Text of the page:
“Settle matters quickly with your adversary who is taking you to court. Do it while you are still with him on the way, or otherwise he hand you over to the judge.” —Matthew 5:25

“FLIRT” and “cheap”—the stinging descriptions I received back in high school. The transition from an exclusive private girls’ school to a public science high school was difficult for me. I found the girls in public school more mean. There were a few people from the opposite sex who were courting me, and since I didn’t know how to deal with boys, the girls found it appropriate to say in hushed tones, but loud enough so I could hear, that I was easy to get.

I also found the boys rude—lacking all manners of gentleness. I found them rowdy and unscrupulous. They made awful comments about the way I looked and made the class join in taunting me. I was that untidy and self-conscious girl who hid behind her long hair and bangs. “Mahangin ba sa labas?,” they would ask me and laugh at my Tweety-like voice. There was even a time when a boy hit me on the face with a small box of floor wax.

One time, I overheard some of my classmates talking behind my back. They said that I was out of their league and so they would not let me get into their circle. I didn’t know what made them say that but I guess it was the way I dressed or acted that made me earn their disapproval.

Often garbed in eccentric clothes, I would always get snide comments and funny looks because of the way I expressed myself. There were countless times I was driven to tears. In those times I plotted revenge. I planned to leave the place where I grew up and study somewhere else for college. To go where I could change and grow, so I could surprise my classmates when I return. I prayed that they marry early and become unsuccessful so that I could have the last laugh.

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But time softened the pain and dulled my memories. I realized that I was too concerned about what other people thought of me. I was wrong to think that I had always been good and that no one appreciated me; that I was a saint and other people were wicked and rascals.

Seeing myself squarely, I felt remorse over my situation. Because of my narcissism, I harbored my self-pity over the years.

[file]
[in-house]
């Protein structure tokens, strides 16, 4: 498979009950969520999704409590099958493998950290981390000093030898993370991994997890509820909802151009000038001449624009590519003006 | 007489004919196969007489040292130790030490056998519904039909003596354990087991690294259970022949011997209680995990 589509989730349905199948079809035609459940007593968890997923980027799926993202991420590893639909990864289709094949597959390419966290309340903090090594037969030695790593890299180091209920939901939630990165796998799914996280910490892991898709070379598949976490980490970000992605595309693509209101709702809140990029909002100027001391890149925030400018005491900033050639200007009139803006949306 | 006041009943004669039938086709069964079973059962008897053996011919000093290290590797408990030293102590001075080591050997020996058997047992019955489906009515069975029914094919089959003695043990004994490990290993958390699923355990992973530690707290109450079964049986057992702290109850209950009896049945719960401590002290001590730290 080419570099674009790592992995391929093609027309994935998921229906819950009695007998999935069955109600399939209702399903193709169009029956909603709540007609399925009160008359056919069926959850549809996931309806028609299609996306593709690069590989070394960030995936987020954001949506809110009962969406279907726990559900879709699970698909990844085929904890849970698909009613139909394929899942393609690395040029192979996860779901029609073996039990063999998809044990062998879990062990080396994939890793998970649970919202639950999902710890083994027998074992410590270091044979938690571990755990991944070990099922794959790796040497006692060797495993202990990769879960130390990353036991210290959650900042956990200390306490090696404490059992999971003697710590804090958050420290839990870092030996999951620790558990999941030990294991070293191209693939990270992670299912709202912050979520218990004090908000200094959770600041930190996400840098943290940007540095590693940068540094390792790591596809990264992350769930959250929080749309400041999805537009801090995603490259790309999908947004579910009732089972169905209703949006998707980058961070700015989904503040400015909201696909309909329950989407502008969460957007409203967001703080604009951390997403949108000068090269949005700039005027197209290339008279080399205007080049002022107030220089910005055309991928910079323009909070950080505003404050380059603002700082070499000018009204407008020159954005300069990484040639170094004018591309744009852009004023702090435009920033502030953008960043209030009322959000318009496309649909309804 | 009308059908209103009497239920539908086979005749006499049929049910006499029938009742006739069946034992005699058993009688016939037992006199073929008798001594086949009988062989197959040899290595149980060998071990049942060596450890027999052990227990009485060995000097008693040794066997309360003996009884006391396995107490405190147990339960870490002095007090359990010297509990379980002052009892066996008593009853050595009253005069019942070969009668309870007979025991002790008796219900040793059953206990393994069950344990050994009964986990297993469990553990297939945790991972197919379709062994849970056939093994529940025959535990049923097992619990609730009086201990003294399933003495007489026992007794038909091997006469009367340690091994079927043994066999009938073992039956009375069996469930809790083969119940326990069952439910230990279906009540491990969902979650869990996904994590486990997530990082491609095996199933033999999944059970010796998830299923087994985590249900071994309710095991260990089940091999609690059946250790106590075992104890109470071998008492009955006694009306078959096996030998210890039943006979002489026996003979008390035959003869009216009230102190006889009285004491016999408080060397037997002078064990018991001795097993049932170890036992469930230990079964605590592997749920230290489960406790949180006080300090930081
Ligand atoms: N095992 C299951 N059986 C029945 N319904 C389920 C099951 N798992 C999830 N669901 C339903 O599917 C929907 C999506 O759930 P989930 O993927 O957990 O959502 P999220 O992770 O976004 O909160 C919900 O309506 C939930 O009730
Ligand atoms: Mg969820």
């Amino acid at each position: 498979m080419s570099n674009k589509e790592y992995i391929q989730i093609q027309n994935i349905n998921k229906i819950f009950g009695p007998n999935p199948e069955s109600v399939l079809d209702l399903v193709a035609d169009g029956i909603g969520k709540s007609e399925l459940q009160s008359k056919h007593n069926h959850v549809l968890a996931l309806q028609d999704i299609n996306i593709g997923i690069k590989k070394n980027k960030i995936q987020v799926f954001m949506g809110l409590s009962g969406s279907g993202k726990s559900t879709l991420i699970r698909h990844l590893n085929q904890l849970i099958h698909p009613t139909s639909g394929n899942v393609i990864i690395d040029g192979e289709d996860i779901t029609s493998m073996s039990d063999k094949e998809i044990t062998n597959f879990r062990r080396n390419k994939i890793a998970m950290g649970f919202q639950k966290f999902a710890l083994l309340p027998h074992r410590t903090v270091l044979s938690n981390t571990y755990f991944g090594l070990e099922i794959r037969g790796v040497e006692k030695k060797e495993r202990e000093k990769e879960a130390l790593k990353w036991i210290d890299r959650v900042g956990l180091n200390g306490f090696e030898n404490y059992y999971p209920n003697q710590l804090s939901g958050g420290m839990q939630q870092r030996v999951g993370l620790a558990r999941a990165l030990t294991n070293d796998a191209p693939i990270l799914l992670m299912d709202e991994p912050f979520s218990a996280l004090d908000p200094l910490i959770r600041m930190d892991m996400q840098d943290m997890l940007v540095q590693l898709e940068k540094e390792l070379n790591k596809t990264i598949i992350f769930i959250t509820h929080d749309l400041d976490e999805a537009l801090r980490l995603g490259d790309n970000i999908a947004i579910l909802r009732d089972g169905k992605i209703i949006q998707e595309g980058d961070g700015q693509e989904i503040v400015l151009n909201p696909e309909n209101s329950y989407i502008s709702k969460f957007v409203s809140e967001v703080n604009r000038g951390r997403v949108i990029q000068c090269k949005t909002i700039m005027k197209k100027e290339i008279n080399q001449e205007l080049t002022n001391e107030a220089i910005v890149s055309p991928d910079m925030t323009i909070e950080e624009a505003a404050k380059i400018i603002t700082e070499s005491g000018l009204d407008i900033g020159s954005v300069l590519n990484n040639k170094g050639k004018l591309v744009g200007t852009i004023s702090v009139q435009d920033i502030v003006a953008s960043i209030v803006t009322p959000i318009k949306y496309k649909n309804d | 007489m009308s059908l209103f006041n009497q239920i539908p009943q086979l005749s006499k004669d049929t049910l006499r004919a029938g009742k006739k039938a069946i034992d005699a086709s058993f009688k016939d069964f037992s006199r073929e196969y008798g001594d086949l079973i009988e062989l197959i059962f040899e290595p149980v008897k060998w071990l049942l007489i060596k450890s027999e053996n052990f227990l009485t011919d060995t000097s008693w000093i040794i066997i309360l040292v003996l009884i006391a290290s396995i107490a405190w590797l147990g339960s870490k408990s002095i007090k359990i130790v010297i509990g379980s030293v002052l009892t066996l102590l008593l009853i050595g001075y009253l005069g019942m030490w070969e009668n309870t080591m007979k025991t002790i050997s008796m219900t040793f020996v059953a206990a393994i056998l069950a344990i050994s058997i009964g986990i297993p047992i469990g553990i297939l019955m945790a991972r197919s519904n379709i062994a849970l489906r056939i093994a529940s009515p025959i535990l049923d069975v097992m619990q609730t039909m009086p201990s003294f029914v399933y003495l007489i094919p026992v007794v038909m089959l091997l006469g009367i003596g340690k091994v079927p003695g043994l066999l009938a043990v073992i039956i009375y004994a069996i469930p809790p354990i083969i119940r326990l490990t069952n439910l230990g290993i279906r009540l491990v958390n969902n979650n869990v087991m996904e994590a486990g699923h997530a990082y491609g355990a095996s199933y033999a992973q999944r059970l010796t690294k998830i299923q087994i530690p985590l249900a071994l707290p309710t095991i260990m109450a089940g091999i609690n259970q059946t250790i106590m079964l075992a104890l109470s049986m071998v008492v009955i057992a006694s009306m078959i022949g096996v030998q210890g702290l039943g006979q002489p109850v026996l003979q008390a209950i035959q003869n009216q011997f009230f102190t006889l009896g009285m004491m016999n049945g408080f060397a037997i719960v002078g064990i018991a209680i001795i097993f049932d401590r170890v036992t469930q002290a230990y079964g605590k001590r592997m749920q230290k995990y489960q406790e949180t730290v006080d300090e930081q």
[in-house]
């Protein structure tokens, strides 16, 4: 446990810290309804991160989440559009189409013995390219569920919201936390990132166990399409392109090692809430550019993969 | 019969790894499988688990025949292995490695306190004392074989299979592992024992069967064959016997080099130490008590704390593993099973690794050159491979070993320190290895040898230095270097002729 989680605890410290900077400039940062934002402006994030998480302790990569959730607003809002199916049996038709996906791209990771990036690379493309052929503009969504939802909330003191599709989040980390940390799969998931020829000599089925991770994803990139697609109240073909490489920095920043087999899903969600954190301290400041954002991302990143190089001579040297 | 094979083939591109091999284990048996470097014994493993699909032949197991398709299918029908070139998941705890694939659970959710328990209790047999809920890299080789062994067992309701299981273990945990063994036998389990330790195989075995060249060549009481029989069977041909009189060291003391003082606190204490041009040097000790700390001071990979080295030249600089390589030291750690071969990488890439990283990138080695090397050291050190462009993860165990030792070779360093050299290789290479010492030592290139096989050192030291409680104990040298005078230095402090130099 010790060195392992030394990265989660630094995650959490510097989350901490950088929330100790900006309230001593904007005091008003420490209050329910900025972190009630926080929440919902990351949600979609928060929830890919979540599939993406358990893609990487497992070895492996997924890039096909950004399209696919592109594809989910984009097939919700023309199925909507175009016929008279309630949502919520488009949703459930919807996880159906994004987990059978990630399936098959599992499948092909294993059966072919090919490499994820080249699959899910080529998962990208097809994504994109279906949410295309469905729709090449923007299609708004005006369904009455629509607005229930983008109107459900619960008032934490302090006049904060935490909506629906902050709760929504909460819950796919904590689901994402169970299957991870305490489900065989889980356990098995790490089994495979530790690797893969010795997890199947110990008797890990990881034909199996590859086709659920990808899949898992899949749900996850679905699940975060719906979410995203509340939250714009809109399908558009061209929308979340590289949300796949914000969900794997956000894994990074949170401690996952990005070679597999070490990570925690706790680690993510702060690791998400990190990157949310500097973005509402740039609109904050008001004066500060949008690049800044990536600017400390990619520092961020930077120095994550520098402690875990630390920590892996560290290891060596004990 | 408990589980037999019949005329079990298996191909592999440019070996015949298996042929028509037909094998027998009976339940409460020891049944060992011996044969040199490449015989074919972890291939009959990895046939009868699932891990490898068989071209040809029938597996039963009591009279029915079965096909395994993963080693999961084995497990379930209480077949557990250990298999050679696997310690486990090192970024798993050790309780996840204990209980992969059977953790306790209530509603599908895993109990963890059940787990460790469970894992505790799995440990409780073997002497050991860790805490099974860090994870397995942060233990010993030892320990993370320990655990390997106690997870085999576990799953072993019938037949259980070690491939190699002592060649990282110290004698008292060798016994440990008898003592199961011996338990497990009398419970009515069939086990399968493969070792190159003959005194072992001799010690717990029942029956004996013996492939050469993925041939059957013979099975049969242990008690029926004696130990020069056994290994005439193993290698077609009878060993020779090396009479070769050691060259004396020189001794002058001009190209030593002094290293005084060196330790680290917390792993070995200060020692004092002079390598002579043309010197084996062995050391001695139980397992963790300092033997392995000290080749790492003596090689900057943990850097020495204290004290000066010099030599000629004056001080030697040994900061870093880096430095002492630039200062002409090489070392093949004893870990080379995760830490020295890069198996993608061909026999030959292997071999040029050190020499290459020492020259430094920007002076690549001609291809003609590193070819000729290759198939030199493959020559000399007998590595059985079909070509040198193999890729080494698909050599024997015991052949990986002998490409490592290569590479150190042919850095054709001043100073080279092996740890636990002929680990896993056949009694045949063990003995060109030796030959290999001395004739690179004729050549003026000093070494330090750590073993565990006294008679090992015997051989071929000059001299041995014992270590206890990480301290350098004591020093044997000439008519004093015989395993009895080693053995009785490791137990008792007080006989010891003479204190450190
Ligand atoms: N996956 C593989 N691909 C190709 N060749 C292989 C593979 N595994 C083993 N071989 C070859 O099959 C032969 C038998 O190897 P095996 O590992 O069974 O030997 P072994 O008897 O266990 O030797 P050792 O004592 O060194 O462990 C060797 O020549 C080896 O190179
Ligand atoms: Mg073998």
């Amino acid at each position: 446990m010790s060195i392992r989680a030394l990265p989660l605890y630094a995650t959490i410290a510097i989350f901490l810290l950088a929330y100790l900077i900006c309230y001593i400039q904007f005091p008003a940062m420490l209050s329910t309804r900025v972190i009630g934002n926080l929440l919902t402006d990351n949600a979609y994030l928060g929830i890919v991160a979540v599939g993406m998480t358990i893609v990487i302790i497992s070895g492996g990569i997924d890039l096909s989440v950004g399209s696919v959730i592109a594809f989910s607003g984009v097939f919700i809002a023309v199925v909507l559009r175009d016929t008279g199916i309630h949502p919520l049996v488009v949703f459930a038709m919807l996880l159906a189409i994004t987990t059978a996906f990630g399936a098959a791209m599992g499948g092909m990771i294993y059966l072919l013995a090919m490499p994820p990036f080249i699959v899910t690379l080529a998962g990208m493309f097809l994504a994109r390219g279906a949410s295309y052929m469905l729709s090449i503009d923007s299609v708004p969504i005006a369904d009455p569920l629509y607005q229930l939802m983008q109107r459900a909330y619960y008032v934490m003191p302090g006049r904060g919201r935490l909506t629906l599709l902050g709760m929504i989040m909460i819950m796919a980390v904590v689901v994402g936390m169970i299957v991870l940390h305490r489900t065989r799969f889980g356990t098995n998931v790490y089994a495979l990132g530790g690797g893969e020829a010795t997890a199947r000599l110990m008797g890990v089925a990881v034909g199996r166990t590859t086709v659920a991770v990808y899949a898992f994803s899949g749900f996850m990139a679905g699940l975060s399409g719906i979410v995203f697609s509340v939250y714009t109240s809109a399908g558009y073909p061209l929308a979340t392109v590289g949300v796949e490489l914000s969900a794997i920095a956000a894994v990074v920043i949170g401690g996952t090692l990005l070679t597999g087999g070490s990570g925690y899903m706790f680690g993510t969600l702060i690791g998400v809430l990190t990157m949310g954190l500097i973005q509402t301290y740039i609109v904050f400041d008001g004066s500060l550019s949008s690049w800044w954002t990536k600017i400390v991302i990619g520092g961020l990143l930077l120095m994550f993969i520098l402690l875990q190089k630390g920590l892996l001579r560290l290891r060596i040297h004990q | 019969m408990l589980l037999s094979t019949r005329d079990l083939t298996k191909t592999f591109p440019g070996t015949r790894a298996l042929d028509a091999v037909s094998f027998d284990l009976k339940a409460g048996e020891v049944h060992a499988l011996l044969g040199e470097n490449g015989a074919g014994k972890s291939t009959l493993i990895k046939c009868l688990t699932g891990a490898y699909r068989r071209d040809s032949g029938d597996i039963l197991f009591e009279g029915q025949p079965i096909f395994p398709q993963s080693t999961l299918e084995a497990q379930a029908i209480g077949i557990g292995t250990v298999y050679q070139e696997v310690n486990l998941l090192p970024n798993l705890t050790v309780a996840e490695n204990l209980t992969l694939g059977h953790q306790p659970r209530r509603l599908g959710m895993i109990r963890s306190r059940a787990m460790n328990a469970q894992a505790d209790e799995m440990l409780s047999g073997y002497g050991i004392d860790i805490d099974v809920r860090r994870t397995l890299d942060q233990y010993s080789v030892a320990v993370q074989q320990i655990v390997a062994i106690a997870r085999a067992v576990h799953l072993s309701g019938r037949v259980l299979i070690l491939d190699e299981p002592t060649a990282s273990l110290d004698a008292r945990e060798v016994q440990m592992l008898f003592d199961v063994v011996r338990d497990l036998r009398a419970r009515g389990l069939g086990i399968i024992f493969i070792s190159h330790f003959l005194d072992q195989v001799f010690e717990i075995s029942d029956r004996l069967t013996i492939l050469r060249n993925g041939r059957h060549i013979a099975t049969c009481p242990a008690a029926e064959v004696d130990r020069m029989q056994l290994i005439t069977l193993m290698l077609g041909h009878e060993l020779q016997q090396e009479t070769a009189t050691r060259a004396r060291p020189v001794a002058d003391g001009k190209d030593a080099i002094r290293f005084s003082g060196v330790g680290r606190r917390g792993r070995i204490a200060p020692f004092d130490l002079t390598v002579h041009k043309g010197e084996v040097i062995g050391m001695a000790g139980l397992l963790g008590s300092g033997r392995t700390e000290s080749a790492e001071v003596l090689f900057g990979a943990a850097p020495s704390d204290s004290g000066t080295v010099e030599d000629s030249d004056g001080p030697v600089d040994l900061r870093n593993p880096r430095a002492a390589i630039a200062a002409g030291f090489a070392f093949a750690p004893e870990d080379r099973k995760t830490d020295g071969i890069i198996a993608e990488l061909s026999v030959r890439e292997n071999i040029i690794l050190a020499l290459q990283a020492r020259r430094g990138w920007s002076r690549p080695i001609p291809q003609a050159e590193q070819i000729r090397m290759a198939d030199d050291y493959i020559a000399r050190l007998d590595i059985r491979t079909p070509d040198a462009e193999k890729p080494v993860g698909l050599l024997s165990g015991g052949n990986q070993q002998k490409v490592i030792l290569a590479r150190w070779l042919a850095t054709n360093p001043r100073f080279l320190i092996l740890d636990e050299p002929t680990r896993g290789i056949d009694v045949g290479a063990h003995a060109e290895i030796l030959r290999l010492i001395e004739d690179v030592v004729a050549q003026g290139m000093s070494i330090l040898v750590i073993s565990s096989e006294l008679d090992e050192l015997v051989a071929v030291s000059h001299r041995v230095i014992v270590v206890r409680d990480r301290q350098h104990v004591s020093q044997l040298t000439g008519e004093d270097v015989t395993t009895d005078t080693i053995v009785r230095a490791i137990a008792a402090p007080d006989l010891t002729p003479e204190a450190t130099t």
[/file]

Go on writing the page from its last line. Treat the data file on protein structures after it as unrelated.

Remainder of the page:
Reflecting on my predicament made me think of Jesus’ parables on forgiveness. Forgive others as God and others have forgiven you. By forgiving, I would be freeing myself from the cycle of hatred and bitterness. If every moment of my life I would suffer from these people, I would cease to grow. I would be singing the same old sad song. If I would demand payment up to the last cent of what had been done to me, then I would be as much accountable to God and to others.

Now, I pursue my studies not only for myself but for my classmates who may need me someday. I do not anymore live according to the principle of “an eye for an eye and a tooth for a tooth,” but according to the law of forgiveness.

Prayer: Dear God, I know I have been wrong in assuming the worst in others. It has blinded me to my own faults and shortcomings. Please remind me always to see the good in other people. Thank you also for the difficult times for it is in those moments when I learned more about myself and my ability to love and forgive. Amen

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Marianne Clarisse P. Lim is a journalism junior from the Faculty of Arts and Letters.

1 COMMENT

  1. Very inspiring and right to the point. I pray that GOD will have mercy on me and I too can be forgiven of my sins. Ultimately HE has the last word but in this world I also pray for forgiveness to those I wronged.

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